As told to by Mandy Stanage Shoptaw | Photography by Dero Sanford

   Arkansas Department of Human Services Recovery Coordinator Jimmy McGill says his story isn’t unique. There are 23 million people in America in long-term recovery. Jimmy was incarcerated at 14 years old and became a gang member. On his 18th birthday, he was on his way to Varner Prison. More than once, Arkansas Drug Director Kirk Lane slapped handcuffs on a young Jimmy McGill. Today, the man Jimmy once thought of as the “Boogie Man” has given him a remarkable platform to help others. Jimmy is five-years sober and explains why he’s proud to be part of the Peer Recovery Support Specialist Program through the State of Arkansas, where those in long-term recovery can connect and counsel those living with addiction.

   My gateway drug wasn’t marijuana or alcohol, it was trauma. Some things happened in my life I didn’t like: my father was in and out of incarceration, my mother was gone, I was a victim of emotional abuse and physical abuse and I had experienced some sexual abuse. All of these things were in my head and the only thing that seemed to change the way I felt was a chemical. Through that pain, I discovered drug use. For a long time, that worked. But soon, my solution became my biggest problem. I blamed my life on circumstances but today, through the process of recovery, I know I’m a product of my decisions.

   It’s a common misconception that someone in addiction is reasonable. We are not. We can not be beaten up, locked up, reasoned over or prayed over – none of that stuff is going to work for us. We have to go through so much pain and misery that we become desperate for change. I understand people want to help. I would encourage family members to be supportive but not enabling. As a person in addiction, I was very crafty and manipulative. If you paid my light bill and bought me a pizza, that was one less responsibility I had. I could take the money I would have had to put on a light bill and go buy a sack of dope with it. You have to get to that point where desperation is actually a gift and you’re willing to do something different.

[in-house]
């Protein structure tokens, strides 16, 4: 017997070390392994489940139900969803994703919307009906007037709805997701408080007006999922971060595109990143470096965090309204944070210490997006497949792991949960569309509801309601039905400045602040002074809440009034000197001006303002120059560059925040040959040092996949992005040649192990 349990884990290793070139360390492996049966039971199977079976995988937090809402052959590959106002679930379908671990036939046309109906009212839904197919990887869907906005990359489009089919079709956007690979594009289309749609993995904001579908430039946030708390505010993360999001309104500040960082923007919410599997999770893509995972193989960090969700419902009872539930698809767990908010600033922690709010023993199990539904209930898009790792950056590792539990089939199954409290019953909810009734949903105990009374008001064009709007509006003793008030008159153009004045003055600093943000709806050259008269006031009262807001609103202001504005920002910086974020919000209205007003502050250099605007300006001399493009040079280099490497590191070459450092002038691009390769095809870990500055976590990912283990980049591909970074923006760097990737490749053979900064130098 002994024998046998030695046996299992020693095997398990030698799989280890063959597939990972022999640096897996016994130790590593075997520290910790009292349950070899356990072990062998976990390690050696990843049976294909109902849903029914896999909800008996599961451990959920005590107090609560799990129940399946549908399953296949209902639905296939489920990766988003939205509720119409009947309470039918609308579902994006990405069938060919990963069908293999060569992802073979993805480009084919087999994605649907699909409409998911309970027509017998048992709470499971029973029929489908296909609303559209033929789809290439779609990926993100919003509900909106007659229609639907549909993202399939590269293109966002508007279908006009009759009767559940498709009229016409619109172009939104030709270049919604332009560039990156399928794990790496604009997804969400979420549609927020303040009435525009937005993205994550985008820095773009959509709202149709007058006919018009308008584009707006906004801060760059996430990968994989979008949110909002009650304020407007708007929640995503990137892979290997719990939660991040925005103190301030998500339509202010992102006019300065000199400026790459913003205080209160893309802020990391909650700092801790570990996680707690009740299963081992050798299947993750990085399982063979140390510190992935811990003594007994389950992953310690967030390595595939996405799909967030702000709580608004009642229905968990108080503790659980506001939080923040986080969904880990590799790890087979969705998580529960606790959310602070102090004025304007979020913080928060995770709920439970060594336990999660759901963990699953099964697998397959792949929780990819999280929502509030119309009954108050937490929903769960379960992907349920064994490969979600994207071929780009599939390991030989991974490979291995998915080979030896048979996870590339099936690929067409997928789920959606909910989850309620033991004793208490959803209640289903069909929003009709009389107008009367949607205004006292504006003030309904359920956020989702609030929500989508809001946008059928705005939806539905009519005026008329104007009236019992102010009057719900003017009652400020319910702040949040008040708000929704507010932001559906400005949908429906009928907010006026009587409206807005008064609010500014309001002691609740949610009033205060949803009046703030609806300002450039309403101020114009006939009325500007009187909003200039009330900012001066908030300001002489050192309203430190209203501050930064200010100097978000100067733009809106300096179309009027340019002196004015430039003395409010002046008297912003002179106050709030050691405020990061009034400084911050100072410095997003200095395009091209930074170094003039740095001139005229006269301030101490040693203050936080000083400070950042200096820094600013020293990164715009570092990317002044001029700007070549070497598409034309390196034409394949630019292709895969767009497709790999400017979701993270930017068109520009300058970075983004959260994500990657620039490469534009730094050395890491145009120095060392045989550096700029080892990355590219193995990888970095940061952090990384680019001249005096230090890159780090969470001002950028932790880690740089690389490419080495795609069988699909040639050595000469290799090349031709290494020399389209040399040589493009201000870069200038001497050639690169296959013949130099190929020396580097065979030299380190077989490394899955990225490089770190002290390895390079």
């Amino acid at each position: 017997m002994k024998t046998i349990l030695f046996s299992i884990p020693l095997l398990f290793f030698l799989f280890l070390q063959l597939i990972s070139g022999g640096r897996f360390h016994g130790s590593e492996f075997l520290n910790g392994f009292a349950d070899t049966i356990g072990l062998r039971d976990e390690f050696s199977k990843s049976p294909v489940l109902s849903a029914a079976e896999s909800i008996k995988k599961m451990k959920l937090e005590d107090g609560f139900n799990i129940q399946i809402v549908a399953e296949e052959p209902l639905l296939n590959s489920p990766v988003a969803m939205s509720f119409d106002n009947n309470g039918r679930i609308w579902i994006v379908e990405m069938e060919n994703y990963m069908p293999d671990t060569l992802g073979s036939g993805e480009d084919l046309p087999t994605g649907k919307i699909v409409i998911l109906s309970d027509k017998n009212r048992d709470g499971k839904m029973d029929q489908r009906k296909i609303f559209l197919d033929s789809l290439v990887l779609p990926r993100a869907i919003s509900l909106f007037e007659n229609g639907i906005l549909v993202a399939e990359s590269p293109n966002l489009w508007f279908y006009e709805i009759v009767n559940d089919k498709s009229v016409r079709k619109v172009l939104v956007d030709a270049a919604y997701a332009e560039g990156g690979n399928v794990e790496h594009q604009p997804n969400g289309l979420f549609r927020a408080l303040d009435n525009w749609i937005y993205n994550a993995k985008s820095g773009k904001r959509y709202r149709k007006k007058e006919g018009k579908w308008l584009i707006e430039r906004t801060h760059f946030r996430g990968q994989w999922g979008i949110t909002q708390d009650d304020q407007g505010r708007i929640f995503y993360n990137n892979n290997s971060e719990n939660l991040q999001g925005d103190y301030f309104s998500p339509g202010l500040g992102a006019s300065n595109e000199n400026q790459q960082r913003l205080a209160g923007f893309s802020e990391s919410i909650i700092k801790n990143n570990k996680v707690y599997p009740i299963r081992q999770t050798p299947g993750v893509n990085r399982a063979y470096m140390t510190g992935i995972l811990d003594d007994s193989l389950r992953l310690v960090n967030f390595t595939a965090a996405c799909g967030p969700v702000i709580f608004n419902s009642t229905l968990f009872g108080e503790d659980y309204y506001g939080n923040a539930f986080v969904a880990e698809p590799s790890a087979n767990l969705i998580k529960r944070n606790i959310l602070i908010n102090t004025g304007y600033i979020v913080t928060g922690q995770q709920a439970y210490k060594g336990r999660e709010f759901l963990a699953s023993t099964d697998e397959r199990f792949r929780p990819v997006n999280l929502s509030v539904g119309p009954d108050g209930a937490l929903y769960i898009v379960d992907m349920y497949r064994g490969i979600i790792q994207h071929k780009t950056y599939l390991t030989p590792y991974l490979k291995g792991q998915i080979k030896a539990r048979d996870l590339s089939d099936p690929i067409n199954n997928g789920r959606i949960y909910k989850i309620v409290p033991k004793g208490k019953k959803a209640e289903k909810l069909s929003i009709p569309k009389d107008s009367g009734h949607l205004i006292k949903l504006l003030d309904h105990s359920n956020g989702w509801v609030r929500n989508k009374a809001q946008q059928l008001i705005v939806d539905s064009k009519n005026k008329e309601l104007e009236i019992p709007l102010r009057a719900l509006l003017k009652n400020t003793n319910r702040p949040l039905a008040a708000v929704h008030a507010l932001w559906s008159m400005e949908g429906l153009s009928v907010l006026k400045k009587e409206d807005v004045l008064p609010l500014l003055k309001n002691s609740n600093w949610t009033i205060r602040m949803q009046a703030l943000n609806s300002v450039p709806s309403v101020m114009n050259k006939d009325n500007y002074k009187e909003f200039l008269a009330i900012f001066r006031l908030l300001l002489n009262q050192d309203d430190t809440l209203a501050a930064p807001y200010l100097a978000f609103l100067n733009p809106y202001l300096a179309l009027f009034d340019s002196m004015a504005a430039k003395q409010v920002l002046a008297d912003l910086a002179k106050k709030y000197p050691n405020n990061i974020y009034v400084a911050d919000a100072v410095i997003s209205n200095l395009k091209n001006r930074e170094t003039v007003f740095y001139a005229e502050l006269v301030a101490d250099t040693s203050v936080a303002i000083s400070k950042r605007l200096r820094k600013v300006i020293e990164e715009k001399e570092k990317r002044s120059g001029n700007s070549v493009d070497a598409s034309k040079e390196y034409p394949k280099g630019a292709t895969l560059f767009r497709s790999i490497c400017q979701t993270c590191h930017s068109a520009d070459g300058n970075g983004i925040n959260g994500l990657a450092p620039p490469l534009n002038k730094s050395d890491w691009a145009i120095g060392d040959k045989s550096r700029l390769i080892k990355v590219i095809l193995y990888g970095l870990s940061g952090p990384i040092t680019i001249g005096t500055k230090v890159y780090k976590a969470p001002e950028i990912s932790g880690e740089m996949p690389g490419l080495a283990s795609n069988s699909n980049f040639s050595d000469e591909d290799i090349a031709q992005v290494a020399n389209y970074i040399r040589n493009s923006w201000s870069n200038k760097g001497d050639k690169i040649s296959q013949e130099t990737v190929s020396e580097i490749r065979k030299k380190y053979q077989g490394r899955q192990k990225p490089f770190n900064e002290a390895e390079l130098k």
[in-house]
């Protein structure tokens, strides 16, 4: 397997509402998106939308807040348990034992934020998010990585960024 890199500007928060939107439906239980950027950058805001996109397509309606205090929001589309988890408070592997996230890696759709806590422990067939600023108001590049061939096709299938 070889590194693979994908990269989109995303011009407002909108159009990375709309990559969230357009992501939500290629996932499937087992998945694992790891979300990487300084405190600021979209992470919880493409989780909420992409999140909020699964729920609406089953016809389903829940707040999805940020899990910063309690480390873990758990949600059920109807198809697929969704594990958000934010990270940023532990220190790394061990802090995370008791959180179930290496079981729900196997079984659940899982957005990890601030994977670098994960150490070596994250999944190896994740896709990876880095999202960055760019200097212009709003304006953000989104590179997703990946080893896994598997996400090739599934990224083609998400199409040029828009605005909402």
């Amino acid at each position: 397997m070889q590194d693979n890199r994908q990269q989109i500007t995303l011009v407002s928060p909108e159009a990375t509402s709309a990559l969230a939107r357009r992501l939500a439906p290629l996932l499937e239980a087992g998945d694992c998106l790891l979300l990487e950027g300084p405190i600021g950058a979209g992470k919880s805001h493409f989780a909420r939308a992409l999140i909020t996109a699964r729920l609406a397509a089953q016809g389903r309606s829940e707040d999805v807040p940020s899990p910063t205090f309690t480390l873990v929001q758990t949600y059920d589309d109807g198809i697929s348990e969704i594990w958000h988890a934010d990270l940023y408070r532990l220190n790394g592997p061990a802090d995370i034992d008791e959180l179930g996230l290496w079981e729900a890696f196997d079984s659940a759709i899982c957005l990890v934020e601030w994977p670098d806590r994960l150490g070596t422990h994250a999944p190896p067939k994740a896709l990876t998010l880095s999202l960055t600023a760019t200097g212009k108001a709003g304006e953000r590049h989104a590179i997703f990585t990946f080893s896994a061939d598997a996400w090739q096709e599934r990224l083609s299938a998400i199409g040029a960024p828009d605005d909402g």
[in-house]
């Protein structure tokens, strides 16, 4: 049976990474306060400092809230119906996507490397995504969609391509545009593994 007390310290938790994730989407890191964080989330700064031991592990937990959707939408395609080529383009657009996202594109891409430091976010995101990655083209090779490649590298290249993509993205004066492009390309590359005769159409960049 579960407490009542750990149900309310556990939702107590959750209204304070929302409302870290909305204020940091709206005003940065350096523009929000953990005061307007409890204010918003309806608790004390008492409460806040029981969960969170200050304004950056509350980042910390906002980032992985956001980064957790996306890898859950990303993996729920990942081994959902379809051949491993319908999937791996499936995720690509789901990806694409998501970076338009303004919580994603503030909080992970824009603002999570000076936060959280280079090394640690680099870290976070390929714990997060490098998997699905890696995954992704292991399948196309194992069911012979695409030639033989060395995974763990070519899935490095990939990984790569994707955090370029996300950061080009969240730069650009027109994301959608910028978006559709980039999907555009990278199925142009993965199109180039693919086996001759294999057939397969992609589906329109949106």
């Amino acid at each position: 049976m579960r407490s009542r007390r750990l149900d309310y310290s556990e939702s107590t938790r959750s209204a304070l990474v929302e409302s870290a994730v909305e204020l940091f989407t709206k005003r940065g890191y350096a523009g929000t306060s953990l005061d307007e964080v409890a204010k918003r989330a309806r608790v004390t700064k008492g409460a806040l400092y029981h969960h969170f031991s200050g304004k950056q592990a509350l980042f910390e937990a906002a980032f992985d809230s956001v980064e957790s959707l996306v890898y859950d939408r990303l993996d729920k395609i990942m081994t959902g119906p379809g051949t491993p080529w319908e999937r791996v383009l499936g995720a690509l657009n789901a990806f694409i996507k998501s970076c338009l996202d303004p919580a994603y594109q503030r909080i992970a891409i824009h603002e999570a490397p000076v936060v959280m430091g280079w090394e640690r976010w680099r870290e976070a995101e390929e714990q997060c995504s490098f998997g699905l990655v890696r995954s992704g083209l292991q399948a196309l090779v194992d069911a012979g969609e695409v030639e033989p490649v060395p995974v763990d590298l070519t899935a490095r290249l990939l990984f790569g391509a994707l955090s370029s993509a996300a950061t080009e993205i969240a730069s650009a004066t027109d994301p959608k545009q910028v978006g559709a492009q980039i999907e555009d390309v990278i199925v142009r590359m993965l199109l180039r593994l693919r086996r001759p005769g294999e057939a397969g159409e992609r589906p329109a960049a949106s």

Peer-to-peer recovery works. Texas released a report that 84% of the people the peer specialists worked with had either stopped using or reduced use. Our program at the Lonoke County Jail has a 74% success rate. These are people who would normally recidivate and cost taxpayers money – they are working, contributing and staying out of trouble. They’ve had a life change!

   Our program is different than any other program in the nation. To be a peer specialist you need to have two years or more of sustained recovery, register with the Arkansas Substance Abuse Certification Board as a peer-in-training, and apply to be trained through the State of Arkansas. Once training is complete, you have 500 hours of service, kind of like an apprenticeship, and then test to become certified which can lead to more advanced certifications.

   I don’t believe in recovering quietly. I speak up and speak out! I’m all over social media and jump at any chance to share my story because stigma is a killer – being silent contributes to that.

On Facebook at @jimmymcgilllive


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